You will visit the following 11 places:
Kelowna is a city in the south of Canada’s British Columbia province. Serves as the head office of the Regional District of Central Okanagan, its name derives from an Okanagan language term for "grizzly bear". It’s in the Okanagan Valley, on the eastern shore of Okanagan Lake, surrounded by provincial parks, pine forest, vineyards, orchards and mountains.
Halifax, legally known as the Halifax Regional Municipality (HRM), is the capital of the province of Nova Scotia, Canada. It is a major economic centre in Atlantic Canada with a large concentration of government services and private sector companies. Major employers and economic generators include the Department of National Defence, Dalhousie University,Saint Mary's University, the Halifax Shipyard, various levels of government, and the Port of Halifax. Agriculture, fishing, mining, forestry and natural gas extraction are major resource industries found in the rural areas of the municipality. Halifax was ranked as the fourth best place to live in Canada for 2012, placed first on a list of "large cities by quality of life" and placed second in a list of "large cities of the future''. Additionally, Halifax has consistently placed in the top 10 for business friendliness of North and South American cities. Waterfront warehouses known as the Historic Properties recall Halifax’s days as a trading hub for privateers, notably during the War of 1812.
Toronto, a prominent centre for music, theatre, motion picture production, television production, is home to the headquarters of Canada's major national broadcast networks and media outlets. Its varied cultural institutions, which include numerous museums, festivals and public events, entertainment districts, national historic sites, and sports activities, are key attractions to the over 25 million tourists that visit the city every year. Toronto is well known for its skyscrapers and high-rise buildings, in particular the tallest free-standing structure in the Western Hemisphere, the CN Tower. As Canada's commercial capital, the city is home to the Toronto Stock Exchange, the headquarters of Canada's five largest banks, and the headquarters of many large Canadian and multinational corporations. Its economy is highly diversified with strengths in technology, design, financial services, life sciences, education, arts, fashion, business services, environmental innovation, food services, and tourism. Toronto is placed among the Global Leaders in the Global Financial Centres Index, and is also consistently rated as one of the world's most liveable cities by the Economist Intelligence Unit and the Mercer Quality of Living Survey.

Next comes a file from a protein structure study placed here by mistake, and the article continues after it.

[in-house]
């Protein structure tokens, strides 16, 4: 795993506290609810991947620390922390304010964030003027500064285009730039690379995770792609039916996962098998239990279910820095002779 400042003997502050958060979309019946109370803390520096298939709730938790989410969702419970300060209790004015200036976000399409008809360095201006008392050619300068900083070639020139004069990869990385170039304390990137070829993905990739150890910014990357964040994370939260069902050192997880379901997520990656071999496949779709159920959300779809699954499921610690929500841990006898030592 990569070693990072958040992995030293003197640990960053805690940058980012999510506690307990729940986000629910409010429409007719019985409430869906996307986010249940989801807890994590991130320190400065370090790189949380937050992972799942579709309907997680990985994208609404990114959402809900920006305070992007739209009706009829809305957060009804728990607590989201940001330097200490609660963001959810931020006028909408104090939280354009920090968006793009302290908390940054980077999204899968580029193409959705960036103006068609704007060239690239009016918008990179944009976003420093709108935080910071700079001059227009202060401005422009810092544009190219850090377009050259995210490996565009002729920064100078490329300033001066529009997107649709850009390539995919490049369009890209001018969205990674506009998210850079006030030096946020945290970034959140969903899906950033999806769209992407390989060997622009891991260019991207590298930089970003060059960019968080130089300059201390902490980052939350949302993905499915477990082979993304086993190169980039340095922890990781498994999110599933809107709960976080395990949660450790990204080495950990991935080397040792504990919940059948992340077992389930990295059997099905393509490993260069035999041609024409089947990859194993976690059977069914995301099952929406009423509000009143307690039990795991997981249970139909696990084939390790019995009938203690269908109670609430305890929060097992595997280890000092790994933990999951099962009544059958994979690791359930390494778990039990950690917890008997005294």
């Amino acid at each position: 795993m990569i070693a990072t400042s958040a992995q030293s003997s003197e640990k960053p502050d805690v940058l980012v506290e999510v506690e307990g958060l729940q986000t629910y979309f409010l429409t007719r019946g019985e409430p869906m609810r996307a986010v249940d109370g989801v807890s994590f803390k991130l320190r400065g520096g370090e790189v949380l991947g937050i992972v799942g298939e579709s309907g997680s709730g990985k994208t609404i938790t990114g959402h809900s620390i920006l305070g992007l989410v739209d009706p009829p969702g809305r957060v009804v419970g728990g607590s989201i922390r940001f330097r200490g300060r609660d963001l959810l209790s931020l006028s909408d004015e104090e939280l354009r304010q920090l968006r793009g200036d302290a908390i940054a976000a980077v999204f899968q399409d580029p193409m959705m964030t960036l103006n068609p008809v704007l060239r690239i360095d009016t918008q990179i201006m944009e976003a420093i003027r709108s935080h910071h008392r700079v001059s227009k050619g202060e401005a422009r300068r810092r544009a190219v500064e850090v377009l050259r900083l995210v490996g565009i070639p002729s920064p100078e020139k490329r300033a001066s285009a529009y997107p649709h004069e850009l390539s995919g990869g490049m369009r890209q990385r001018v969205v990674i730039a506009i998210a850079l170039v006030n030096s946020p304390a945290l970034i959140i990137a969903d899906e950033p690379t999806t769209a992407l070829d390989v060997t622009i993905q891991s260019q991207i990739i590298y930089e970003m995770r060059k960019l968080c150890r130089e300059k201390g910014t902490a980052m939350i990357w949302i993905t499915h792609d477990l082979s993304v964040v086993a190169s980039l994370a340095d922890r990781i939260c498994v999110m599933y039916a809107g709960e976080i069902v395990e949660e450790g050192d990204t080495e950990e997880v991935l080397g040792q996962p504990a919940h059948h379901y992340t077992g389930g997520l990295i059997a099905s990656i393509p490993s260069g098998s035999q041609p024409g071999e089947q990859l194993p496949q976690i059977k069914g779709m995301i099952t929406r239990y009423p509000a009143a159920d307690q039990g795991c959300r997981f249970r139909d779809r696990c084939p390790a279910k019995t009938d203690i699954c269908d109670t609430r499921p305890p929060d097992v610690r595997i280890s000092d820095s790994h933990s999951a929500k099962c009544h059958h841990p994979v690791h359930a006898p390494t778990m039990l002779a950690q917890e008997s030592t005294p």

Saskatchewan is a prairie and boreal province in west-central Canada, the only province with entirely man-made borders. It is a landlocked province with large distances to moderating bodies of waters. As a result, its climate is extremely continental, rendering severe winters all throughout the province. Southern areas have very warm or hot summers. Saskatchewan has been inhabited for thousands of years by various indigenous groups, and first explored by Europeans in 1690 and settled in 1774. It became a province in 1905, and in the early 20th century the province became known as a stronghold for Canadian democratic socialism; North America's first social-democratic government was elected in 1944.
The Town of Banff was the first municipality to incorporate within a Canadian national park. The town is a member of the Calgary Regional Partnership. Banff is a resort town and one of Canada's most popular tourist destinations, known for its mountainous surroundings and hot springs. It is a destination for outdoor sports and features extensive hiking, biking, scrambling and skiing areas within the area. Sunshine Village, Ski Norquay and Lake Louise Mountain Resort are the three nearby ski resorts located within the national park
Prince Edward Island
Prince Edward Island (or PEI) is one of the Atlantic Provinces of Canada. It is Canada's only island province. It is the smallest province by both area and population, but is also the most densely populated province. "The Island", as locals call it, is well known for its beautiful sandy beaches and dunes. It is also the home of the gregarious Anne Shirley from Lucy Maud Montgomery's classic Anne of Green Gables. It became the "Cradle of Confederation" after the Fathers of Confederation met there in 1864 to discuss the possible union of five British North American colonies. Canada was formed three years later in 1867.
Owen Sound, the county seat of Grey County, is a city in Southern (Southwestern) Ontario, Canada. Owen Sound is located at the mouths of the Pottawatomi and Sydenham Rivers on an inlet of Georgian Bay.
Moncton is a Canadian city located in Westmorland County, New Brunswick. The city is situated in southeastern New Brunswick, within the Petitcodiac River Valley, and lies at the geographic centre of the Maritime Provinces. The community has gained the nickname "Hub City" because of its central location and also because Moncton has historically been the railway and land transportation hub for the Maritime Provinces. Moncton, with a 2006 metropolitan population of 126,424, is the most populous census metropolitan area (CMA) in New Brunswick. It is the second largest CMA in the Maritime Provinces, after Halifax, and the third largest in the Atlantic Provinces following Halifax and St. John's.
Cape Breton Island
Cape Breton Island is an island on the Atlantic coast of North America. It is part of the province of Nova Scotia, Canada. Located east-northeast of the mainland with its northern and western coasts fronting on the Gulf of Saint Lawrence, it supports a vibrant, but seasonal tourist industry with a mix of cultural and historical attractions. One of the world's larger salt water lakes, Bras d'Or ("Arm of Gold" in French), dominates the centre of the island.